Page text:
Jorja Leap: I began my career in Watts in 1978. I collaborated with the people there on community-based participatory research and grew to admire the vibrancy of the community so very much. But one thing came up over and over again: The individuals who were the leaders in Watts—the individuals who understood Watts and who people in Watts looked up to and followed—their voices were not being lifted up in areas outside of Watts including philanthropy, government, elected officials, policy makers, city and county agencies. Even at conferences, they were brought in to talk about the problems of Watts, but there was no sustainability.
In addition, the leaders in Watts were always a bridesmaid, never a bride. They were subcontractors, not contractors. They were brought in on grants because they were local experts, but they were never the leaders on grants. They were never who the money was given to by philanthropy, elected officials or the policymakers.
As all of this was percolating, I met Karrah who was a graduate student at UCLA in the Department of Social Welfare. She subsequently obtained her MSW, but she already had a Masters in Nonprofit Leadership and had been an executive director of a nonprofit. We began having these ongoing conversations about Watts and we found out that we were yin and yang. Karrah had the nonprofit experience and I had experience working in Watts. Into this came the California Wellness Foundation. You were looking for innovation and new models, and were willing to take a chance on us. You were our original funder.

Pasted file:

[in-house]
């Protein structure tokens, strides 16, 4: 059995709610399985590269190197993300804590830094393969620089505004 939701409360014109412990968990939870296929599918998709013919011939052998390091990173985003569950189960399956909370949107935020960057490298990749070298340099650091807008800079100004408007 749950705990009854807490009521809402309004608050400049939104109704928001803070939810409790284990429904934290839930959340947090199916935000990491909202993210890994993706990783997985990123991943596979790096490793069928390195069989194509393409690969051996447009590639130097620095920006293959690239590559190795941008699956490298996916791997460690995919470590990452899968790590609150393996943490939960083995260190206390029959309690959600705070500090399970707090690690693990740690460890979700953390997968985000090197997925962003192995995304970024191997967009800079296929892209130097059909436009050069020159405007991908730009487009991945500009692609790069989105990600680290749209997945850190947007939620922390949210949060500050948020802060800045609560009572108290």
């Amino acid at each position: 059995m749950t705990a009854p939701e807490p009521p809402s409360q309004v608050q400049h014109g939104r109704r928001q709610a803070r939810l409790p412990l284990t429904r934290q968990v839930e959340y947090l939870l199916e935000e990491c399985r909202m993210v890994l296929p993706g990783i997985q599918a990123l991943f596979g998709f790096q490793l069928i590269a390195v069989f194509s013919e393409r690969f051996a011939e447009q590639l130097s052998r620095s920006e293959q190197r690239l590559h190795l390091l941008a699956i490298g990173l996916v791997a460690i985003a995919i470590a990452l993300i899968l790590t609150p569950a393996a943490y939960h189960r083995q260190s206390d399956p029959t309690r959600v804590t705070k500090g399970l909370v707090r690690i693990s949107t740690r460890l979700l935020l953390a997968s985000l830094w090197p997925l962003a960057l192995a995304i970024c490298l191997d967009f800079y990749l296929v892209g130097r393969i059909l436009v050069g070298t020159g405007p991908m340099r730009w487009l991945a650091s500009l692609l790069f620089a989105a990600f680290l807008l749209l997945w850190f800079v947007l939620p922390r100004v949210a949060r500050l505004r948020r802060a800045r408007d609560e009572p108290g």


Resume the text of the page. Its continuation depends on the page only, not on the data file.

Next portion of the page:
Karrah Lompa: We were having lunch with our program director at Cal Wellness and were talking about these leaders who were making the work happen, who were serving the community without resources, without structure, without infrastructure, but who knew what the community needed. So, the question became: How do we equip these leaders who know what the community needs? How do we help them be sustainable? How do we provide them with additional knowledge that will allow them to operate outside of Watts? We understood that it required infrastructure knowledge, capacity building, nonprofit acumen, understanding the elements of running a business beyond running community service out of your truck or your garage or your apartment.
So, our motivation was to make sure that the people who have the answers, the lived experience and the know-how also had the resources. That it wasn't all self-funded. That it wasn't exclusively a one-time grant. That they had sustainable resources, knowledge, relationships and connections that could allow their investment in the community to grow and flourish and replace the outside entities that were coming in and airdropping support. Instead, we wanted to equip them from the inside to serve the entire community.